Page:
In this study, we investigated the role and regulation of calpain II in the production of tRXRα and tRXRα-mediated AKT activation. We report that calpain II could cleave RXRα at its N-terminal A/B region in vitro and in vivo. We also found that one of the resulting tRXRα products, which lack 90 N-terminal amino acids, could activate AKT when overexpressed in cancer cells. Furthermore, we showed that GSK-3β is a negative regulator of tRXRα production through its ability to inhibit calpain II expression.
Mouse monoclonal anti-Flag and anti-β-actin antibodies and lithium chloride (LiCl; Sigma–Aldrich), rabbit polyclonal anti-RXRα antibodies (D20 and N197) and mouse monoclonal anti-Myc and anti-GFP antibodies (Santa Cruz Biotechnology), rabbit polyclonal anti-calpain II and anti-pAKT antibodies (Cell Signaling Technology), rabbit monoclonal anti-GSK-3β (phopho S9) and anti-glyceraldehyde 3-phosphate dehydrogenase antibodies (Abcam), mouse monoclonal anti-GSK-3β antibody (BD Biosciences), Lipofectamine 2000 transfection regent (Invitrogen), calpeptin (Millipore) and recombinant calpain II and ionomycin (Calbiochem) were used in this study.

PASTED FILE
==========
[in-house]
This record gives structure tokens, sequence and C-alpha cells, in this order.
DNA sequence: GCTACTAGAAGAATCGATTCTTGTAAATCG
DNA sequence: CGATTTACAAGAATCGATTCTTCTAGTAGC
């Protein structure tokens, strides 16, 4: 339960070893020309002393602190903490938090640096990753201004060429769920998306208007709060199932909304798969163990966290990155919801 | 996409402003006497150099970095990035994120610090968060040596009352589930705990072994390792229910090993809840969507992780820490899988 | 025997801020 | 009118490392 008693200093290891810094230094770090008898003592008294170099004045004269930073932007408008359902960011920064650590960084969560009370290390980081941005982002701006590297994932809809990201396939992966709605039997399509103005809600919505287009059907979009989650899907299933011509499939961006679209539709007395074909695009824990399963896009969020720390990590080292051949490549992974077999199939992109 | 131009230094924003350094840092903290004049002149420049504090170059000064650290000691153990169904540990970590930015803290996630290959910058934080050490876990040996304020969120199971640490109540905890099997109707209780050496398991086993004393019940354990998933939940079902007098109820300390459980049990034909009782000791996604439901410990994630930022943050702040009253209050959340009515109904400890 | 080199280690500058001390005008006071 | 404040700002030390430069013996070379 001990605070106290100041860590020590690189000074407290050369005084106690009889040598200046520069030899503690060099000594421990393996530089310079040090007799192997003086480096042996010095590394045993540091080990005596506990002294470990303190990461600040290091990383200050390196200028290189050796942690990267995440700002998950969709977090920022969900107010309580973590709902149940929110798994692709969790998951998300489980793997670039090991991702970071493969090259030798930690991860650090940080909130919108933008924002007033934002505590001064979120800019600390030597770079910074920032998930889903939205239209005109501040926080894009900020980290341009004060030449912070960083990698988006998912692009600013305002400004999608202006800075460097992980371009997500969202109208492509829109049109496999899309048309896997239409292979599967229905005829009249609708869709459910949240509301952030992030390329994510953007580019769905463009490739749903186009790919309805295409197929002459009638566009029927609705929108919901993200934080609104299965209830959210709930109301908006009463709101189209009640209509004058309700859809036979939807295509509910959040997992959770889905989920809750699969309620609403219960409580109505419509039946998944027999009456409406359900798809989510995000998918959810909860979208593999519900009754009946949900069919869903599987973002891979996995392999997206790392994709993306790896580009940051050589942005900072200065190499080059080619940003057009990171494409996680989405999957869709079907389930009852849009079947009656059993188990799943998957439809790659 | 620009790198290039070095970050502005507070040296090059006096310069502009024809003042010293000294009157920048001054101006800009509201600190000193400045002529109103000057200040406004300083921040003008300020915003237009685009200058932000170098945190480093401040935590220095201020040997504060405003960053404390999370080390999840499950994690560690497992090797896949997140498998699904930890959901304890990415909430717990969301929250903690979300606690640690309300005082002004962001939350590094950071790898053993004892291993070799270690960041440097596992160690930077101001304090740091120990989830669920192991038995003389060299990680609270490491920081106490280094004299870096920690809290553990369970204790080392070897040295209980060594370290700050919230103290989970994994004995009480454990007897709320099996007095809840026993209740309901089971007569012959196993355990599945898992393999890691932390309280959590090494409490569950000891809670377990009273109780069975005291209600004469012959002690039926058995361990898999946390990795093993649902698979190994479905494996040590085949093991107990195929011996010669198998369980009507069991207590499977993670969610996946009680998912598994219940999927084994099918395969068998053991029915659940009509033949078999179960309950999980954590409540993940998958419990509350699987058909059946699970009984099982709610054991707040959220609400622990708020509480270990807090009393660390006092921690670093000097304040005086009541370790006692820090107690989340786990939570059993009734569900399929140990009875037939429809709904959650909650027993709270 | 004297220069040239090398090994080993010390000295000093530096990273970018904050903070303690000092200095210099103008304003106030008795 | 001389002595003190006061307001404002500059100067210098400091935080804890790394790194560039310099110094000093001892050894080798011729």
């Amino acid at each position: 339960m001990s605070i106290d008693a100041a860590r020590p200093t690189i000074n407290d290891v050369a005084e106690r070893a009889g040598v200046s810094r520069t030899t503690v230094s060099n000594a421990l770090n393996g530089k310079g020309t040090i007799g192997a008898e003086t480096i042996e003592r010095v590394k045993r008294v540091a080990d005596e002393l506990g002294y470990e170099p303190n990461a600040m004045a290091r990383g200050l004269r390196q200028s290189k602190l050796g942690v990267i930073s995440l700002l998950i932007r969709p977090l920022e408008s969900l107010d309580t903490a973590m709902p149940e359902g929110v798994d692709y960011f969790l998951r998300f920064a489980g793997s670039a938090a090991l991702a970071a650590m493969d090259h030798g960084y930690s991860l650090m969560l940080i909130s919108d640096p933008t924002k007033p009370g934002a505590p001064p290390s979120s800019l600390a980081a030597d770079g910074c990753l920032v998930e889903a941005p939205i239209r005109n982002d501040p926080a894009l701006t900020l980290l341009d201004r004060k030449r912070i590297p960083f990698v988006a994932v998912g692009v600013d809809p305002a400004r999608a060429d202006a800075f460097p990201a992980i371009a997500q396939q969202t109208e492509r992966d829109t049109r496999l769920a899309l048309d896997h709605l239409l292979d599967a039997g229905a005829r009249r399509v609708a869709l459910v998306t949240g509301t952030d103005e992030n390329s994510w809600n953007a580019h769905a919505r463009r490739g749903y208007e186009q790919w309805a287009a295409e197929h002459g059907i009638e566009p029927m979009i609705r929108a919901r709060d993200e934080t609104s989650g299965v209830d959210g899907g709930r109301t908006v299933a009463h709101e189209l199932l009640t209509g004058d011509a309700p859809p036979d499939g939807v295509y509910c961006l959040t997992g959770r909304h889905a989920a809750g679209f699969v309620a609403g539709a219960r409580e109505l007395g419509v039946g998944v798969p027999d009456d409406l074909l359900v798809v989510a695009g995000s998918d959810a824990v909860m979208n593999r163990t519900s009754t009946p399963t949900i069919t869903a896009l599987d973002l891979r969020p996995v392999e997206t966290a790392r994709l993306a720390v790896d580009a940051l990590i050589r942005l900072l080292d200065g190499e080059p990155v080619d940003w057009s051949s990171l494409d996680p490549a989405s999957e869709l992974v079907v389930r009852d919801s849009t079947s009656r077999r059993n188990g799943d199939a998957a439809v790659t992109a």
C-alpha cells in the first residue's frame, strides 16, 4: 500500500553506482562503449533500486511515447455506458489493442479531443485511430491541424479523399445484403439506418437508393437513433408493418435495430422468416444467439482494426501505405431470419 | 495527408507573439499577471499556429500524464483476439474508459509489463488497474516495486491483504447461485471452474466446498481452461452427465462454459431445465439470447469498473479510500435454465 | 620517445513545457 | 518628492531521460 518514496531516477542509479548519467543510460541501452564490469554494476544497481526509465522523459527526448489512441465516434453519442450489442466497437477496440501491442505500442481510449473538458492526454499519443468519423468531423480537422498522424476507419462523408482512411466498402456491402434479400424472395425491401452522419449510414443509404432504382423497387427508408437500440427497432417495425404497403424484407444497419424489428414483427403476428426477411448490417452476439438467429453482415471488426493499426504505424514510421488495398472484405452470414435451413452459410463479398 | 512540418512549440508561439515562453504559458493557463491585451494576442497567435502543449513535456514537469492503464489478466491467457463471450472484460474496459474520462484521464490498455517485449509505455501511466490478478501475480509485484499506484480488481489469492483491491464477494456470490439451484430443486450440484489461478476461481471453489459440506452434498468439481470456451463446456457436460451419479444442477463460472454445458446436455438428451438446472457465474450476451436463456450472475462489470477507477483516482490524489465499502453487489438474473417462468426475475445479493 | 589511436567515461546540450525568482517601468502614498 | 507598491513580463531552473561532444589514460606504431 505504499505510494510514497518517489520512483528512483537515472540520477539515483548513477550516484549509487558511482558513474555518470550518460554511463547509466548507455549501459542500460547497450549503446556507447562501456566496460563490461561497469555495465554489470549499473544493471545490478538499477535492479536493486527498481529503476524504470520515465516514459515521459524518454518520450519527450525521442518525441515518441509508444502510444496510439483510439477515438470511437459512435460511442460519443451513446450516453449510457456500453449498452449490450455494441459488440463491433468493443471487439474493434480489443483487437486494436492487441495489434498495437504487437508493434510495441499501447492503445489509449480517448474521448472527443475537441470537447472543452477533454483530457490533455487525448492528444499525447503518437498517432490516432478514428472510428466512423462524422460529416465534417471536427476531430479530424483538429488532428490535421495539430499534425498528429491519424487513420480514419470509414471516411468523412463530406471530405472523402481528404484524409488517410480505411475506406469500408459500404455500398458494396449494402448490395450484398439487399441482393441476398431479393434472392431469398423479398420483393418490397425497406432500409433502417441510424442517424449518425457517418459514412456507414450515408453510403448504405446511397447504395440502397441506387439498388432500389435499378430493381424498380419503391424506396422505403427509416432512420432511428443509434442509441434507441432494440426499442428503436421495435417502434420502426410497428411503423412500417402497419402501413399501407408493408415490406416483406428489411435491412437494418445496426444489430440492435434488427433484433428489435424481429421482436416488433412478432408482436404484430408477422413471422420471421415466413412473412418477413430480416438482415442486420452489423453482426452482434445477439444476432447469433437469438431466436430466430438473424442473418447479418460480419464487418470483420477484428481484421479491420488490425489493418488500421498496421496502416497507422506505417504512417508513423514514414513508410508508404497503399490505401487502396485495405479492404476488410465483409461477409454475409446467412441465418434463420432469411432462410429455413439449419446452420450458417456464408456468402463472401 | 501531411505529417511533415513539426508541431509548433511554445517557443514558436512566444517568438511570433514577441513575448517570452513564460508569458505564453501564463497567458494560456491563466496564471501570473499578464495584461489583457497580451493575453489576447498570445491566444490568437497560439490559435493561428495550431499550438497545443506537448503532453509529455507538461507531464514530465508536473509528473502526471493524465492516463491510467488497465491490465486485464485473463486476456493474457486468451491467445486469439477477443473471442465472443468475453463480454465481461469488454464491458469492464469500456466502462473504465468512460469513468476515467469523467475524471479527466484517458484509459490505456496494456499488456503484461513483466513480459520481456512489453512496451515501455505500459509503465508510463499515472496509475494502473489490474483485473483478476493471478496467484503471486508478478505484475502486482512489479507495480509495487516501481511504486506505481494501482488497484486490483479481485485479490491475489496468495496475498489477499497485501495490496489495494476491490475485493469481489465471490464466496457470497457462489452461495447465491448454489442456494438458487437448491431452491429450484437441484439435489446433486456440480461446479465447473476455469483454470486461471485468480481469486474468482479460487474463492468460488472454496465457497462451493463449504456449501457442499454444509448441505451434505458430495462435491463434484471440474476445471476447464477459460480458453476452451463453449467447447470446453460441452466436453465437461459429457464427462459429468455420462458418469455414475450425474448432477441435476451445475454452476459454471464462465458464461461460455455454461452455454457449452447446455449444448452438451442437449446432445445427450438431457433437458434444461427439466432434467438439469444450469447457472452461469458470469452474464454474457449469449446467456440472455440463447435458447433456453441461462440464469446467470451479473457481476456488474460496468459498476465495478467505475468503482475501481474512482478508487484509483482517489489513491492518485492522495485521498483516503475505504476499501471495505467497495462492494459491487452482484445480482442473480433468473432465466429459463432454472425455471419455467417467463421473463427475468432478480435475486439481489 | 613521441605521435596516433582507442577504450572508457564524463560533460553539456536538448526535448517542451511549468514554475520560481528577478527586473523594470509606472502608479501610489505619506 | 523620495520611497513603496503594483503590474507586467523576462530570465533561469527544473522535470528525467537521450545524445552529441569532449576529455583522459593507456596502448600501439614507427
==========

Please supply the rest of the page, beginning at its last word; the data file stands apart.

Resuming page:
HEK293T human embryonic kidney cells, Raw264.7 mouse monocyte macrophage, HaCat human skin keratinocyte cells, HepG2 human hepatocellular carcinoma cells and MCF-7 human breast adenocarcinoma cells were cultured in Dulbecco’s modified Eagle’s medium supplemented with 10% fetal bovine serum. PC3 human prostate cancer cells, SW480 human colon cancer cells and QGY-7701 human hepatocellular carcinoma cells were maintained in RPMI 1640 medium supplemented with 10% fetal bovine serum.
Calcium–phosphate precipitation and Lipofectamine 2000 were used to transfect cells as described previously (11,25). Calcium–phosphate precipitation was used to transfect DNA into HEK293T cells. Briefly, cells were seeded in six-well plates 24h before transfection. Plasmids (1 µg) in 50 µl of 0.25M CaCl2 was mixed with 50 µl of 2× N,N-bis[2-hydroxyethyl] -2-aminoethanesulfonic acid-buffered saline (50mM BES, 280mM NaCl, 1.5mM Na2HPO4·2H2O, pH 7.0), and the mixture solution was allowed to stand for 5min at room temperature. The mixture was added to the medium and incubated for 12h. Other cell lines were transfected by Lipofectamine 2000 according to the manufacturer’s instruction. Briefly, Lipofectamine 2000 transfection reagent was mixed with DNA diluted in Opti-MEM I Reduced Serum Medium. After 20min incubation at room temperature, the complexes were applied to cells and incubated for 24–36h.